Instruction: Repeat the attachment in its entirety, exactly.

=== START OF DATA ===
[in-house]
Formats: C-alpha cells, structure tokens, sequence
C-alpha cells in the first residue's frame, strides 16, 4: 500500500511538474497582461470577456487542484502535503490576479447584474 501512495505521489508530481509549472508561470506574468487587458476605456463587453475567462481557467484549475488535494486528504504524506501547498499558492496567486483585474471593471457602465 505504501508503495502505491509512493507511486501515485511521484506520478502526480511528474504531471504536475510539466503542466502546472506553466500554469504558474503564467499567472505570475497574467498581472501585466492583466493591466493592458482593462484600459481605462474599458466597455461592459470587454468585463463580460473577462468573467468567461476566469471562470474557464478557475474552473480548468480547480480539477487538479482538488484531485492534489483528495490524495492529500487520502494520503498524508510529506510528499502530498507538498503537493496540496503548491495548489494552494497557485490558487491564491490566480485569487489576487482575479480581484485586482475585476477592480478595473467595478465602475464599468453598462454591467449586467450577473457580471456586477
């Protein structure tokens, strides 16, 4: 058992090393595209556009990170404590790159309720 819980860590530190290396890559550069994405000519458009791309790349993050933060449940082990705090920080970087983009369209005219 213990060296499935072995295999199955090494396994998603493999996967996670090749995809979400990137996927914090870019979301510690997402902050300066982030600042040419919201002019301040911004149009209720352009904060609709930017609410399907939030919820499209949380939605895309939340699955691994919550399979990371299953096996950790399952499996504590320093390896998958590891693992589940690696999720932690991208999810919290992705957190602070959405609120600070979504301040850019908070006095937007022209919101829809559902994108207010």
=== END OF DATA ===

[in-house]
Formats: C-alpha cells, structure tokens, sequence
C-alpha cells in the first residue's frame, strides 16, 4: 500500500511538474497582461470577456487542484502535503490576479447584474 501512495505521489508530481509549472508561470506574468487587458476605456463587453475567462481557467484549475488535494486528504504524506501547498499558492496567486483585474471593471457602465 505504501508503495502505491509512493507511486501515485511521484506520478502526480511528474504531471504536475510539466503542466502546472506553466500554469504558474503564467499567472505570475497574467498581472501585466492583466493591466493592458482593462484600459481605462474599458466597455461592459470587454468585463463580460473577462468573467468567461476566469471562470474557464478557475474552473480548468480547480480539477487538479482538488484531485492534489483528495490524495492529500487520502494520503498524508510529506510528499502530498507538498503537493496540496503548491495548489494552494497557485490558487491564491490566480485569487489576487482575479480581484485586482475585476477592480478595473467595478465602475464599468453598462454591467449586467450577473457580471456586477
């Protein structure tokens, strides 16, 4: 058992090393595209556009990170404590790159309720 819980860590530190290396890559550069994405000519458009791309790349993050933060449940082990705090920080970087983009369209005219 213990060296499935072995295999199955090494396994998603493999996967996670090749995809979400990137996927914090870019979301510690997402902050300066982030600042040419919201002019301040911004149009209720352009904060609709930017609410399907939030919820499209949380939605895309939340699955691994919550399979990371299953096996950790399952499996504590320093390896998958590891693992589940690696999720932690991208999810919290992705957190602070959405609120600070979504301040850019908070006095937007022209919101829809559902994108207010």